But what if you can’t even be bothered to go to the battery-swapping station? No problem – the charger will come to you, thanks to their Power Mobile car-recharging van.
NIO’s innovations are examples of developing technology that actually improves people’s lives, as opposed to gimmicky features that help carmakers justify yearly model updates.
The partnership among SAIC Motor, Wuling Motors, and General Motors saw the creation of the top seller in the Chinese EV market. For the astonishing price of $4,500, the HongGuang Mini EV was developed with city dwellers’ needs squarely in mind – such as easy parking and cheap maintenance costs.
Using max efficiency and few parts, one car is made each minute and only takes four hours from start to finish, meaning that while you’re reading this article, five HongGuang Mini EVs have been pushed out for delivery, ready to conquer busy Chinese roads. This is an example of revolutionising carmaking production to satisfy consumer needs – rather than rolling out a car and hoping people buy it.
Today’s battle for the car buyer’s wallet is being fought as much outside the car as it is inside of it. Take karaoke: Chinese buyers cannot just simply settle for an Apple CarPlay on a big screen for entertainment, they want to sing karaoke in their cars with apps like Changba. And Western carmakers are finding it difficult to keep up.
Local manufacturers like XPeng Inc., Nio Inc. and BYD Co. are at the leading edge of this trend, besting Western rivals by offering models with karaoke microphones. This has been acknowledged by large car brands like BMW. “We’ve identified this as a challenge,” said Christoph Grote, BMW’s digital car chief. “Chinese consumers are the most demanding when it comes to digital technology in the car.”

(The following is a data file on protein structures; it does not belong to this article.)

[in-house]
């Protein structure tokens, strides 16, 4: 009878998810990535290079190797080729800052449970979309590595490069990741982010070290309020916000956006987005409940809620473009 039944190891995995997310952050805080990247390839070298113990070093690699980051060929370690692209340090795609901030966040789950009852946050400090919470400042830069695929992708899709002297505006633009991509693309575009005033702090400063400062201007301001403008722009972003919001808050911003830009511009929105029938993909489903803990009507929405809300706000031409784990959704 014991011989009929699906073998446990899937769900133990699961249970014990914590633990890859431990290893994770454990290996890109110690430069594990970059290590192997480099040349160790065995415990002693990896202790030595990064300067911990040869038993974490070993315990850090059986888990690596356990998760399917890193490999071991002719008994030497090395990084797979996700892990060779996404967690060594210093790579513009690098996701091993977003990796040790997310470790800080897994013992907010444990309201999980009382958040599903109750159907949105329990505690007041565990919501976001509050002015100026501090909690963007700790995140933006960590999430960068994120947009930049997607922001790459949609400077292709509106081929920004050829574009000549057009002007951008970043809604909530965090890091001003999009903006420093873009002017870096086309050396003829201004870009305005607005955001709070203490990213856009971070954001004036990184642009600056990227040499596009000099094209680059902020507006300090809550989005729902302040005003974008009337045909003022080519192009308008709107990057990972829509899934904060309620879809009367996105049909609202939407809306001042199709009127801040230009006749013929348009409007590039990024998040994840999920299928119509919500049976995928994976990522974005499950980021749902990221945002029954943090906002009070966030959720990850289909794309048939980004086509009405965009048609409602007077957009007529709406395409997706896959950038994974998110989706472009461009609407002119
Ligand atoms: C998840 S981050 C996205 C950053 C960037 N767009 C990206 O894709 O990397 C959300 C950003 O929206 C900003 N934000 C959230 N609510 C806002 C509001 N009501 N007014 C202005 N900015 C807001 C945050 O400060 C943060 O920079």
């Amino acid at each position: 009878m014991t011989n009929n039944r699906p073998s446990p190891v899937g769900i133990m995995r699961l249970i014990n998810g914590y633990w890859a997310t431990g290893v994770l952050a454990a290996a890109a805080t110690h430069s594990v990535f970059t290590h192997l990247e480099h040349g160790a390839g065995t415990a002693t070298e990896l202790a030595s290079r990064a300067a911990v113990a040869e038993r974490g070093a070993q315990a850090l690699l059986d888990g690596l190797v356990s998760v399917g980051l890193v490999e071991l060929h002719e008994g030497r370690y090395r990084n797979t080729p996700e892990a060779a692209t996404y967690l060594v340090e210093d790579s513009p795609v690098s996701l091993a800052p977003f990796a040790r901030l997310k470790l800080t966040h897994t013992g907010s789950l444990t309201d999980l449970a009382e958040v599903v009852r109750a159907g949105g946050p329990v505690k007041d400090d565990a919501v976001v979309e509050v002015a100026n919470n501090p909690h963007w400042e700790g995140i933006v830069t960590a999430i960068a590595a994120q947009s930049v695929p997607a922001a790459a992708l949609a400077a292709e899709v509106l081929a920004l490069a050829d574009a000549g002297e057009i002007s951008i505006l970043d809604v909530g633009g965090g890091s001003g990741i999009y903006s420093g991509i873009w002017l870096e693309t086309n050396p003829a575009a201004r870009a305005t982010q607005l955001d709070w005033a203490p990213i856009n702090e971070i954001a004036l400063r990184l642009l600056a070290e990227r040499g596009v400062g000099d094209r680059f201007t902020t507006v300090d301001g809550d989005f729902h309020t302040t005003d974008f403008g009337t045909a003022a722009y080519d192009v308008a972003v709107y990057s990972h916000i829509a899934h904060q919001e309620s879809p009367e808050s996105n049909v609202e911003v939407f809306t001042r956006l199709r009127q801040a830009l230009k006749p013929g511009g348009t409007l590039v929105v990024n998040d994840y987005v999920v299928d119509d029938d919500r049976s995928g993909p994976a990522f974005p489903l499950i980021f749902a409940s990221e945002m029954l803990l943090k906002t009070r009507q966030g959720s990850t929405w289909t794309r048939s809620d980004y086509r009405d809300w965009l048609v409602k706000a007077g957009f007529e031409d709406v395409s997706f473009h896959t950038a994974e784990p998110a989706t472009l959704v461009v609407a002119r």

Competing among more than 20 brands of electric cars, Chinese carmakers are increasingly turning to influencers to help them break through the clutter. By building a loyal fan base on platforms like Douyin, Bilibili or Xiaohongshu, these influencers can help give automakers a more “human” touch in their sales process.
This approach works particularly well in China, as consumers tend to trust influencers more than their western counterparts do. Moreover, it helps upstarts, who might not have the advertising budget of established players, reach consumers relatively cheaply.
The future of automobiles
Even though it seems like Chinese EVs came out of nowhere, their development has actually been decades in the making. From developing technologies to suit China’s needs to creating brand identities that resonated with Chinese consumers, it certainly wasn’t an overnight success.
Their success shows that thriving in a rapidly changing society like China requires more than just importing what has succeeded abroad and hoped it sticks. Through a mix of cutting-edge engineering, human-centric design, and clever marketing to appeal to China’s changing society, these brands convinced the Chinese population that cars made in China can be just as good as foreign ones – and often, even better.